01 February 2007

Who's afraid of il-liberal hegemony? (Part 2)

The preceding post about Stumbling & Mumbling leads me to a more general reflection about the blogosphere.

Bloggers on the whole have no inhibitions about attacking the political establishment. To some extent this also applies to the media and the legal establishment.

However, the blogosphere's readiness to call bull vis-a-vis the great and the good seems to apply hardly at all to the artistic/intellectual establishment, or to the medical/psychiatric professions. I haven't so far seen a single blog which devotes itself to laying into any of these shibboleths, apart from the US websites and blogs associated with anti-academia critic David Horowitz. (If anyone reading knows of others, I'd like to hear about them.) Now, considering we have numerous blogs devoted to such minutiae of politics as Bush-watch, Blair-watch, Hitchens-watch etc., isn't this a little surprising?

Why are so few bloggers apparently willing to engage with the il-liberal bias as it exists in the cultural establishment? Is it because, as an outfit called New Forum Culture (or similar) asserts, "in the Culture Wars, the Left were victorious"? In other words, battle is over, let's just leave the leftist intellectuals to stew in their own juices? And just accept that this is how the arts and humanities work, take them at face value, and get what we can out of them?

The trouble with this attitude — which I describe as "mediocratic indifference" — is that culture isn't just the icing on the cake, it's the driver for everything else. Where did the philosophy of Blairism come from, do you think? Sprung newly born from dear Tony's, Gordon's, Peter's or Alastair's heads? I think not. Apart from obvious muses like Anthony Giddens, it probably came from the ideology these characters absorbed at university.

I think part of the reason for the lack of blogging critique of leftist culture comes from the mediocratic obsession with 'training' and 'certification', and a feeling on the part of the untrained that they are not qualified to comment or assess.

Markos Moulitsas of Daily Kos made what I thought was an interesting comment, on the recent BBC4 programme Blog Wars. As a kind of counterstatement to Christopher Hitchens' complaint that bloggers were "self-indulgent" and "parasitic", Moulitsas argued that

at the end of the day, pretty much what [professional pundits] are doing is not that difficult. I know journalists like to think that they've gotten training and there's something special about it, but really there's not.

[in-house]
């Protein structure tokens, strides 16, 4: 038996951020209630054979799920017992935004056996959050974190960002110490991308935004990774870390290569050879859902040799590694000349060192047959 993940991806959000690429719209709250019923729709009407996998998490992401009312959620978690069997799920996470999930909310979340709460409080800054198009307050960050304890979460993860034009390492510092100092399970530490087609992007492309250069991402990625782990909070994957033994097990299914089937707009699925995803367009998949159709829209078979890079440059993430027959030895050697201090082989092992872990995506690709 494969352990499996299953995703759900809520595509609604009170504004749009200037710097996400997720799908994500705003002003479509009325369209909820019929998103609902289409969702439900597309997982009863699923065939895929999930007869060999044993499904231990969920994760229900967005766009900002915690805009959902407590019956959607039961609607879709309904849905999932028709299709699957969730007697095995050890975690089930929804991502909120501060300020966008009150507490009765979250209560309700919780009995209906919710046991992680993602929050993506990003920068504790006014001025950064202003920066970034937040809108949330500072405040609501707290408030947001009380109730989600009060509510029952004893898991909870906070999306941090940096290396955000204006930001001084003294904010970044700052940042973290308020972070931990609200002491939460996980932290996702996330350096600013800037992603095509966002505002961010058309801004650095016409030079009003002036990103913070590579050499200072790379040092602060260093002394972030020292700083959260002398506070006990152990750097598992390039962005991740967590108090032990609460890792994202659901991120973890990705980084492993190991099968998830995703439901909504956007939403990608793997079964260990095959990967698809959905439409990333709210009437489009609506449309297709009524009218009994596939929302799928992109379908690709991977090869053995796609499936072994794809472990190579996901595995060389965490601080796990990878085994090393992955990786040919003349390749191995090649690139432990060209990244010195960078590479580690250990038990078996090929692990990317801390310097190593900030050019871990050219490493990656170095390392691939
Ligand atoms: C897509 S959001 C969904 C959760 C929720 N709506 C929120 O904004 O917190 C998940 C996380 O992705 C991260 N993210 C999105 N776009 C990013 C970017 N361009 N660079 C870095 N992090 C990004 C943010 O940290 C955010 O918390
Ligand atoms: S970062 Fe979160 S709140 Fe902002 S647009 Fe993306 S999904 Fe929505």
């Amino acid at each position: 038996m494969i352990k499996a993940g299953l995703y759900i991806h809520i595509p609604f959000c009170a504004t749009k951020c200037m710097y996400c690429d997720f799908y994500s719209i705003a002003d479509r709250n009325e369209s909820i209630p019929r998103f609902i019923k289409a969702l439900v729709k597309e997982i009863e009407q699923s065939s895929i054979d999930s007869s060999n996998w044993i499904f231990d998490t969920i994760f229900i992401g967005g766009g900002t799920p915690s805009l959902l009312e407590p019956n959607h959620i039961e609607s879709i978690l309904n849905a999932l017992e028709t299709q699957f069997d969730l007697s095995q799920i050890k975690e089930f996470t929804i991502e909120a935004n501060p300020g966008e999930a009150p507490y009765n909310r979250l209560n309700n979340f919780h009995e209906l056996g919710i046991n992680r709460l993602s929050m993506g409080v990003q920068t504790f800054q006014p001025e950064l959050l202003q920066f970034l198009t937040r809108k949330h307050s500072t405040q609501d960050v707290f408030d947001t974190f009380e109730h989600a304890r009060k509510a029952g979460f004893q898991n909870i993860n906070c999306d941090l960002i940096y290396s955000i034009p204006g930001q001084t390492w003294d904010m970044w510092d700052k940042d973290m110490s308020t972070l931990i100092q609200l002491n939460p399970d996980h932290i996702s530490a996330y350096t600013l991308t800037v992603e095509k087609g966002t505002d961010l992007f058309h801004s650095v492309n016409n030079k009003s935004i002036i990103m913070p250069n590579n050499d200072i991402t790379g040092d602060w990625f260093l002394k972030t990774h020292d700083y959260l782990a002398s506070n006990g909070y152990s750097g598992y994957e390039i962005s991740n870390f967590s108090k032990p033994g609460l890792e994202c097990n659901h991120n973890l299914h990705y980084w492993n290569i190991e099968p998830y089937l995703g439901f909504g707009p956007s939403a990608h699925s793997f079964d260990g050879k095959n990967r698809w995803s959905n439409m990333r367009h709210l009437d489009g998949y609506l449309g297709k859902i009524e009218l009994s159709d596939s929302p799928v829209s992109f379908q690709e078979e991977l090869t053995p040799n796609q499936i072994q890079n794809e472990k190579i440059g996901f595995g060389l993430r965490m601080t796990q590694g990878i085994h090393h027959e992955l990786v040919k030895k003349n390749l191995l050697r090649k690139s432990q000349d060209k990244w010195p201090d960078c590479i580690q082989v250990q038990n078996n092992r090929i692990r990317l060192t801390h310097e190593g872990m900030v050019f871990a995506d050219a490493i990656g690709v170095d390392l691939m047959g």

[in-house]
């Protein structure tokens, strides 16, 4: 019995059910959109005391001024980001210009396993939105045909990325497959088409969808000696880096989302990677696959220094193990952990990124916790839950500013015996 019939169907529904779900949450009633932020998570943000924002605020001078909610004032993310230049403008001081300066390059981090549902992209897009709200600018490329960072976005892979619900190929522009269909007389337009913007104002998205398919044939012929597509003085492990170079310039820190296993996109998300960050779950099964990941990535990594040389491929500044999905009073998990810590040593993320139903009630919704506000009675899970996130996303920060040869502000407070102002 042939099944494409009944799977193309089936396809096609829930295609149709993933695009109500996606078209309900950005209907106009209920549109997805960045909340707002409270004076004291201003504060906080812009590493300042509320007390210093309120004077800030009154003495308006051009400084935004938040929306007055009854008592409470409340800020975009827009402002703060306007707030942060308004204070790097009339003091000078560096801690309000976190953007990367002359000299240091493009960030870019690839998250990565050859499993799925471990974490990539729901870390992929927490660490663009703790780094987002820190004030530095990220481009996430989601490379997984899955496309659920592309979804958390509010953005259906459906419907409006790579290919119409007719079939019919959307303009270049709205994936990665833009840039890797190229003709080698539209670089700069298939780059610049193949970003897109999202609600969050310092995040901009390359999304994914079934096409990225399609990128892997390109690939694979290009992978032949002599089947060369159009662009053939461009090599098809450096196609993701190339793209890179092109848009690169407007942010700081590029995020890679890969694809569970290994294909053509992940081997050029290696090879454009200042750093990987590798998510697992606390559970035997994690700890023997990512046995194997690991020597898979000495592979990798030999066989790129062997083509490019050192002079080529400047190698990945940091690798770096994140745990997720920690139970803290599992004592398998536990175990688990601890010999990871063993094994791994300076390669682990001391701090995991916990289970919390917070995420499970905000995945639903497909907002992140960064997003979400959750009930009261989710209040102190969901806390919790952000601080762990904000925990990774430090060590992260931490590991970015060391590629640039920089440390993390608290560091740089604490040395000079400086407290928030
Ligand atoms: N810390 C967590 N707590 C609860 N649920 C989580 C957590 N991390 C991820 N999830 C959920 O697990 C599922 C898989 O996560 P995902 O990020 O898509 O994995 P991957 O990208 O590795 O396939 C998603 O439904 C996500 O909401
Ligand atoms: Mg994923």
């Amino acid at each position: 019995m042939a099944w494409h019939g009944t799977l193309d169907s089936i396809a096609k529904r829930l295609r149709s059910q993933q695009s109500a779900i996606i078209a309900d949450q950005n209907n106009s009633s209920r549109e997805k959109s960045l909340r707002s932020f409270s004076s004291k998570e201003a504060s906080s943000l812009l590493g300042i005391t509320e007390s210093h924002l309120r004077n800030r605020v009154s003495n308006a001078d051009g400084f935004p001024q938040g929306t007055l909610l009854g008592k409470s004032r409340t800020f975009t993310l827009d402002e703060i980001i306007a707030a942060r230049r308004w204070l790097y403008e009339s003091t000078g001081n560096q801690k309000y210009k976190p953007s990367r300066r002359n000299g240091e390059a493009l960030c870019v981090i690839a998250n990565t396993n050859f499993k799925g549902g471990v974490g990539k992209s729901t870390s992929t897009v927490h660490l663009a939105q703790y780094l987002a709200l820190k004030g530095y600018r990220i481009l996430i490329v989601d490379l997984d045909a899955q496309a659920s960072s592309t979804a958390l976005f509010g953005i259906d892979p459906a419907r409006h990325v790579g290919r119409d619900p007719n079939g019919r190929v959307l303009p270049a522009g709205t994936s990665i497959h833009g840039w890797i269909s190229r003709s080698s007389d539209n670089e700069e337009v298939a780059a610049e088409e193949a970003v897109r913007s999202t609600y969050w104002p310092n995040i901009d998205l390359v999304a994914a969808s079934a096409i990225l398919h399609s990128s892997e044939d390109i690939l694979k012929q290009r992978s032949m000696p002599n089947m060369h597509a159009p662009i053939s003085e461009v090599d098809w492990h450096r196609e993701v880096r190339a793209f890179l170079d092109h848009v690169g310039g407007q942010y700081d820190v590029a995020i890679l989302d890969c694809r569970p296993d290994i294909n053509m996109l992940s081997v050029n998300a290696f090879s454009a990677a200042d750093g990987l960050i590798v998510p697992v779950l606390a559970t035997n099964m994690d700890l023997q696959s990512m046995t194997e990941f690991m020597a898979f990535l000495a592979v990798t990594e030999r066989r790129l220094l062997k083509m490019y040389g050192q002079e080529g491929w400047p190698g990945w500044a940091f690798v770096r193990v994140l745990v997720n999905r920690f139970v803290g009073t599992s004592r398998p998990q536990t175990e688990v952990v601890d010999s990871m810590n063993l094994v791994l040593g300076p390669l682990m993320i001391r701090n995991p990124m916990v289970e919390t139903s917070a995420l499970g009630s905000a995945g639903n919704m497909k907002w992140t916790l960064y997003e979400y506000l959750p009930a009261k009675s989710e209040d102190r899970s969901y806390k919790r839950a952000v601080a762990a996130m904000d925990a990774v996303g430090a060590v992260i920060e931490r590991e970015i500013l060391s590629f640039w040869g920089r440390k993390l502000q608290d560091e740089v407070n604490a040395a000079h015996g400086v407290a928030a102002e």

Now what we need, in my opinion, is a similar healthy scepticism about the 'training' that philosophers, economists and sociologists undergo. Having been on the inside, I can confirm that the kind of 'training' received is considerably less meaningful than it's presented as being, and consists to a large extent of learning terminology and techniques by rote which are often fairly vacuous. Indeed, I believe that part of the function of this training is precisely to exclude the intelligent layman from feeling entitled to comment, and hence to protect the academic establishment from criticism.

5 comments:

Paul said...

"Now what we need, in my opinion, is a similar healthy scepticism about the 'training' that philosophers, economists and sociologists undergo. Having been on the inside, I can confirm that the kind of 'training' received is considerably less meaningful than it's presented as being, and consists to a large extent of learning terminology and techniques by rote which are often fairly vacuous. Indeed, I believe that part of the function of this training is precisely to exclude the intelligent layman from feeling entitled to comment, and hence to protect the academic establishment from criticism.

Yes, I'd like to see a short paper investigating the relationship between opacity and content in modern academic essays...

My experience of other fields is similar: legal journals happily accommodate ideologically approved nonsense, and even physics (my own former field) has become such that one can enjoy a profitable career in research without the capacity for original thought or even for logic (just the repetitious application of one's "training"). It bored me to tears.

Mr A. said...

I recently read a in the news about a psychology study on the writing habits and abilities of 16 year olds, 25 year olds, and 35 year olds. It found that 16 year olds don't write as well 25 year olds and so on.